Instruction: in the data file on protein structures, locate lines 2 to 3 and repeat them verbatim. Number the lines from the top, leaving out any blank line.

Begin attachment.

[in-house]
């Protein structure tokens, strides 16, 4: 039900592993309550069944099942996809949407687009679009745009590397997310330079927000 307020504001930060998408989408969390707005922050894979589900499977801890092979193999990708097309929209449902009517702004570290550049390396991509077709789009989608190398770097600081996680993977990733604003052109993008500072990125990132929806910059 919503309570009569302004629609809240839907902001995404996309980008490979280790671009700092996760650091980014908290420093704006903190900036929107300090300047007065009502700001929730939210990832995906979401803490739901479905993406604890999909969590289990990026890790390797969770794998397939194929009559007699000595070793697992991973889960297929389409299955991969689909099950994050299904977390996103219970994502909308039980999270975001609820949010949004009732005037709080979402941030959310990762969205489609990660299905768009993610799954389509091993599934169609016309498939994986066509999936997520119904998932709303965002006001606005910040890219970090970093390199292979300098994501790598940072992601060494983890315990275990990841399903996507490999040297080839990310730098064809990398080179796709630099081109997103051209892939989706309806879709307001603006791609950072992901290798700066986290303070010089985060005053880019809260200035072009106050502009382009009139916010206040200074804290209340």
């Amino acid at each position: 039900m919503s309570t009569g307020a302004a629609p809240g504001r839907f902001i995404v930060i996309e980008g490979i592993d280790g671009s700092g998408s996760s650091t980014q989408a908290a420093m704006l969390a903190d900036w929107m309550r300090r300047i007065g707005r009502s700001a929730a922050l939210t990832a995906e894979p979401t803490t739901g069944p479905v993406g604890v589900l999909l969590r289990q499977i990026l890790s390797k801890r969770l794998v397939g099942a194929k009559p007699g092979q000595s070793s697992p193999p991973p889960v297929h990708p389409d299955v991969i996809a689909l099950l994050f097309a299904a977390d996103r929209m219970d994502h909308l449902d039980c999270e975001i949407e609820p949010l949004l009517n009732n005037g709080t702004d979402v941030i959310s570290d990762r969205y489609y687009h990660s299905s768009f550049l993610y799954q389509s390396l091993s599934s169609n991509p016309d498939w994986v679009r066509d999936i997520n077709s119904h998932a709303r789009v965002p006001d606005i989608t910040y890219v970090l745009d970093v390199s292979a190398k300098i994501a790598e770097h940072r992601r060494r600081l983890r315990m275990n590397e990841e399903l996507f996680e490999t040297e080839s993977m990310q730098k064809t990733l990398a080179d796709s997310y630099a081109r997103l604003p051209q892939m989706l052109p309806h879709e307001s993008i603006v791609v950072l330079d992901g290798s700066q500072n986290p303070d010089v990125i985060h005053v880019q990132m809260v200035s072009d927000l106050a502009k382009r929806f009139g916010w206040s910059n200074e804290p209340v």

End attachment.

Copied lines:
């Protein structure tokens, strides 16, 4: 039900592993309550069944099942996809949407687009679009745009590397997310330079927000 307020504001930060998408989408969390707005922050894979589900499977801890092979193999990708097309929209449902009517702004570290550049390396991509077709789009989608190398770097600081996680993977990733604003052109993008500072990125990132929806910059 919503309570009569302004629609809240839907902001995404996309980008490979280790671009700092996760650091980014908290420093704006903190900036929107300090300047007065009502700001929730939210990832995906979401803490739901479905993406604890999909969590289990990026890790390797969770794998397939194929009559007699000595070793697992991973889960297929389409299955991969689909099950994050299904977390996103219970994502909308039980999270975001609820949010949004009732005037709080979402941030959310990762969205489609990660299905768009993610799954389509091993599934169609016309498939994986066509999936997520119904998932709303965002006001606005910040890219970090970093390199292979300098994501790598940072992601060494983890315990275990990841399903996507490999040297080839990310730098064809990398080179796709630099081109997103051209892939989706309806879709307001603006791609950072992901290798700066986290303070010089985060005053880019809260200035072009106050502009382009009139916010206040200074804290209340």
């Amino acid at each position: 039900m919503s309570t009569g307020a302004a629609p809240g504001r839907f902001i995404v930060i996309e980008g490979i592993d280790g671009s700092g998408s996760s650091t980014q989408a908290a420093m704006l969390a903190d900036w929107m309550r300090r300047i007065g707005r009502s700001a929730a922050l939210t990832a995906e894979p979401t803490t739901g069944p479905v993406g604890v589900l999909l969590r289990q499977i990026l890790s390797k801890r969770l794998v397939g099942a194929k009559p007699g092979q000595s070793s697992p193999p991973p889960v297929h990708p389409d299955v991969i996809a689909l099950l994050f097309a299904a977390d996103r929209m219970d994502h909308l449902d039980c999270e975001i949407e609820p949010l949004l009517n009732n005037g709080t702004d979402v941030i959310s570290d990762r969205y489609y687009h990660s299905s768009f550049l993610y799954q389509s390396l091993s599934s169609n991509p016309d498939w994986v679009r066509d999936i997520n077709s119904h998932a709303r789009v965002p006001d606005i989608t910040y890219v970090l745009d970093v390199s292979a190398k300098i994501a790598e770097h940072r992601r060494r600081l983890r315990m275990n590397e990841e399903l996507f996680e490999t040297e080839s993977m990310q730098k064809t990733l990398a080179d796709s997310y630099a081109r997103l604003p051209q892939m989706l052109p309806h879709e307001s993008i603006v791609v950072l330079d992901g290798s700066q500072n986290p303070d010089v990125i985060h005053v880019q990132m809260v200035s072009d927000l106050a502009k382009r929806f009139g916010w206040s910059n200074e804290p209340v």